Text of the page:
Signal jamming could cause a pilot to miss important information
Another potential threat is signal jamming. As the protocol doesn’t require any authentication, an attacker could potentially inject a large amount of data, which could cause disruption or loss of availability of the authentic information from ATC or a passing plane. It could cause the pilot to miss important information.
Lack of integrity validation means an attacker could re-send old messages from ATC
In strong protocols, there are mechanisms in place to detect a loss of integrity or data being manipulated in transit.
The ADS-B In service does not verify the integrity of the data it receives into the plane, which, even if it originated from an authentic source could have been changed or manipulated by an attacker. Similarly, authentic data from ATC or a passing plane could be resent again in future by an attacker. This means that an attacker could fairly easily impersonate ATC by reusing old messages. Moreover, ADS-B does not require any further verification between receiving the data to the plane’s system and sending it to the cockpit – a change upon receipt of the data would not be detected.
GPS jamming and spoofing could make the pilot think the plane is located elsewhere
ADS-B uses a GPS signal for navigation. GPS jamming is not a new technique and it may be possible for an attacker to block the ability of the aircraft to use GPS. Additionally, there has been considerable research on GPS spoofing in which it would be possible to manipulate GPS signals to send fake location coordinates to the GPS receiver. As in the previous attacks, the pilot would be unable to identify whether the GPS reader is reporting accurate information.
Lack of widely-used multilateration makes it easier to perform a successful cyber attack
Multilateration is a mechanism in planes that broadcasts a signal which is picked up by multiple triangulators on the ground. Based on the time difference between the receptions, it is possible to triangulate and identify the exact location of an aircraft. An attacker would find it extremely difficult to manipulate the output from this system as it uses the law of physics. In the case of a cyber attack it would send ATC reliable information about the plane’s true whereabouts. It is generally not used by default.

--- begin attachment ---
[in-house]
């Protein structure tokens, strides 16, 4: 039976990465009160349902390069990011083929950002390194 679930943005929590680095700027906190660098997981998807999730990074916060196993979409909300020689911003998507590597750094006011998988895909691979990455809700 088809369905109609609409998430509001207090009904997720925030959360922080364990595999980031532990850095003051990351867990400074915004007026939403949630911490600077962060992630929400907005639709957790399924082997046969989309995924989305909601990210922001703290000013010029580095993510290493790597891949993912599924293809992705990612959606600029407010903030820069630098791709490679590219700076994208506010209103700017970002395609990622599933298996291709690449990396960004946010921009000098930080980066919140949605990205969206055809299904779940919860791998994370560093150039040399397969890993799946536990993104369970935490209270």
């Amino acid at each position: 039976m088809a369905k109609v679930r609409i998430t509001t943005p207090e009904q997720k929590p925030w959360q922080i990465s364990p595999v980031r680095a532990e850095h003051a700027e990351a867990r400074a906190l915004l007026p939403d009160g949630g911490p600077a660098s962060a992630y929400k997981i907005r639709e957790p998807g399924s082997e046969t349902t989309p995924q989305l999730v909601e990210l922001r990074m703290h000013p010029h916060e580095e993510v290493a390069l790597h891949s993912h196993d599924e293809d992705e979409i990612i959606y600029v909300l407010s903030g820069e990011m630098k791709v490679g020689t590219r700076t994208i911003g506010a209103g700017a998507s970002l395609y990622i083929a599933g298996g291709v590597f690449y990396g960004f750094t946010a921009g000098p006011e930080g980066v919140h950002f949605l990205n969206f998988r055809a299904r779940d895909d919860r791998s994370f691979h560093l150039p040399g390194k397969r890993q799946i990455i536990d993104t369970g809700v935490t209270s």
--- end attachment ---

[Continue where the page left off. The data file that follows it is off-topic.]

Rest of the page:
The attacks explained are not challenging for an attacker to implement. Either someone on board (or on the ground and in range of the aircraft) could potentially trick the pilot into reacting to fake signals such as inexistent passing traffic, fake flight divergence, bogus weather report etc – or stop the pilot from receiving legitimate communication from other planes or ATC without them realizing. The only equipment an attacker would need would be a laptop (or embedded device) and an antenna – and it would be possible for an attacker to do this from the ground, though the range of the attack can vary depending on what kind of hardware the attacker uses.
All the tools a malicious attacker would need can be bought cheaply. It is even possible to convert a TV tuner into an ADS-B receiver. As well as being cheap, the antennas are small, making it even easier to hide them and use discreetly.
In a nutshell, the current communication protocols in ADS-B when looked at in isolation are fundamentally insecure, and manipulation of the information received by an aircraft is relatively easy to do. However, the information above analyses the risks of this protocol used in isolation. Airlines may have additional security mechanisms in place that are designed to minimize the success of potential attacks .e.g processes, procedures, staff training.
As with any system, the data received by the p ADS-B becomes more widespread, manufactures will undoubtedly show due diligence by investing in stronger security mechanisms and ensuring that the risks of cyber-attacks are minimized. Until then, it is just possible that a cyber criminal could at the very least cause confusion for pilots and, in the worst case, divert a flight in mid-air or cause a collision.